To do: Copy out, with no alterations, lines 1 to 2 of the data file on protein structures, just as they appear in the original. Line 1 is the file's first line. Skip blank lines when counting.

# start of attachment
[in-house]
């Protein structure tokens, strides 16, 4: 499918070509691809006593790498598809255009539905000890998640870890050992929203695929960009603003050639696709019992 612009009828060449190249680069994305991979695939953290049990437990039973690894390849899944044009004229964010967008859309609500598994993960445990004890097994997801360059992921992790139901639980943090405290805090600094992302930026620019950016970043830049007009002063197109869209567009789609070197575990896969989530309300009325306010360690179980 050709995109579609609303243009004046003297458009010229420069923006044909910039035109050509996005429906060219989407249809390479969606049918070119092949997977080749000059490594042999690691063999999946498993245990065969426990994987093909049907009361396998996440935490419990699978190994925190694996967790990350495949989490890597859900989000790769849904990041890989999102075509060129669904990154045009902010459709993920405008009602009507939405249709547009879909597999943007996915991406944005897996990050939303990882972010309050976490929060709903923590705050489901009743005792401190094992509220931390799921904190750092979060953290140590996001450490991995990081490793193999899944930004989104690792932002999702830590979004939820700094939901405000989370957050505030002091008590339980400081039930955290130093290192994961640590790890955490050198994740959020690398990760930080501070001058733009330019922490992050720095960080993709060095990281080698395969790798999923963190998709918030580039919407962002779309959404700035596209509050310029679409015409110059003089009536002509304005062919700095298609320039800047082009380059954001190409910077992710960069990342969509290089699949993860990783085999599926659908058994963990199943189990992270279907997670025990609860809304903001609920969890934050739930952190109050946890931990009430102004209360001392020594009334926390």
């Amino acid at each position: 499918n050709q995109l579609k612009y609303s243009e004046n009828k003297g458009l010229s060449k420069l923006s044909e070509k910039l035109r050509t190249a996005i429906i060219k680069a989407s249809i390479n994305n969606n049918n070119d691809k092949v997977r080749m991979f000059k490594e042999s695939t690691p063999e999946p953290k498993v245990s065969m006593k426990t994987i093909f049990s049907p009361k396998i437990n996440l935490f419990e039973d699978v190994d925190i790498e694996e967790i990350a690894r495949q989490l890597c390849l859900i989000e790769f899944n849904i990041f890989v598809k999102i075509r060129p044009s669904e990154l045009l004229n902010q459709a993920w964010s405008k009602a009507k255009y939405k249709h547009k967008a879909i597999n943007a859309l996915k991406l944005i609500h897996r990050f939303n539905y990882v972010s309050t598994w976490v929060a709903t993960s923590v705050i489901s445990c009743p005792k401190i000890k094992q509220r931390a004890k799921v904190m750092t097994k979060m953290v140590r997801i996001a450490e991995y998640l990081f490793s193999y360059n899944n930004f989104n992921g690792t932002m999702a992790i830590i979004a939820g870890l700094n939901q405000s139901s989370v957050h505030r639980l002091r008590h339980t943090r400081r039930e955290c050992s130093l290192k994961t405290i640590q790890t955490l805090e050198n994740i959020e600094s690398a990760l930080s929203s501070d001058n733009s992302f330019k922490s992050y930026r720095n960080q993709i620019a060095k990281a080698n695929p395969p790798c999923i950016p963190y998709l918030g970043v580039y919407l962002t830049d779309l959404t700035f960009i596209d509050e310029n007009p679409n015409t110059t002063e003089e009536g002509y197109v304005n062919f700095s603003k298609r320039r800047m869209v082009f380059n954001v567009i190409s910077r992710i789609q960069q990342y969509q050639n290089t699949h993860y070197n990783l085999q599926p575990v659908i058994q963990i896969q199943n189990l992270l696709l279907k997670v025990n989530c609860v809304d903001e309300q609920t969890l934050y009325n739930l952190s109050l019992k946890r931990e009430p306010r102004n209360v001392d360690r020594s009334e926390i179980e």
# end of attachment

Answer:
[in-house]
């Protein structure tokens, strides 16, 4: 499918070509691809006593790498598809255009539905000890998640870890050992929203695929960009603003050639696709019992 612009009828060449190249680069994305991979695939953290049990437990039973690894390849899944044009004229964010967008859309609500598994993960445990004890097994997801360059992921992790139901639980943090405290805090600094992302930026620019950016970043830049007009002063197109869209567009789609070197575990896969989530309300009325306010360690179980 050709995109579609609303243009004046003297458009010229420069923006044909910039035109050509996005429906060219989407249809390479969606049918070119092949997977080749000059490594042999690691063999999946498993245990065969426990994987093909049907009361396998996440935490419990699978190994925190694996967790990350495949989490890597859900989000790769849904990041890989999102075509060129669904990154045009902010459709993920405008009602009507939405249709547009879909597999943007996915991406944005897996990050939303990882972010309050976490929060709903923590705050489901009743005792401190094992509220931390799921904190750092979060953290140590996001450490991995990081490793193999899944930004989104690792932002999702830590979004939820700094939901405000989370957050505030002091008590339980400081039930955290130093290192994961640590790890955490050198994740959020690398990760930080501070001058733009330019922490992050720095960080993709060095990281080698395969790798999923963190998709918030580039919407962002779309959404700035596209509050310029679409015409110059003089009536002509304005062919700095298609320039800047082009380059954001190409910077992710960069990342969509290089699949993860990783085999599926659908058994963990199943189990992270279907997670025990609860809304903001609920969890934050739930952190109050946890931990009430102004209360001392020594009334926390």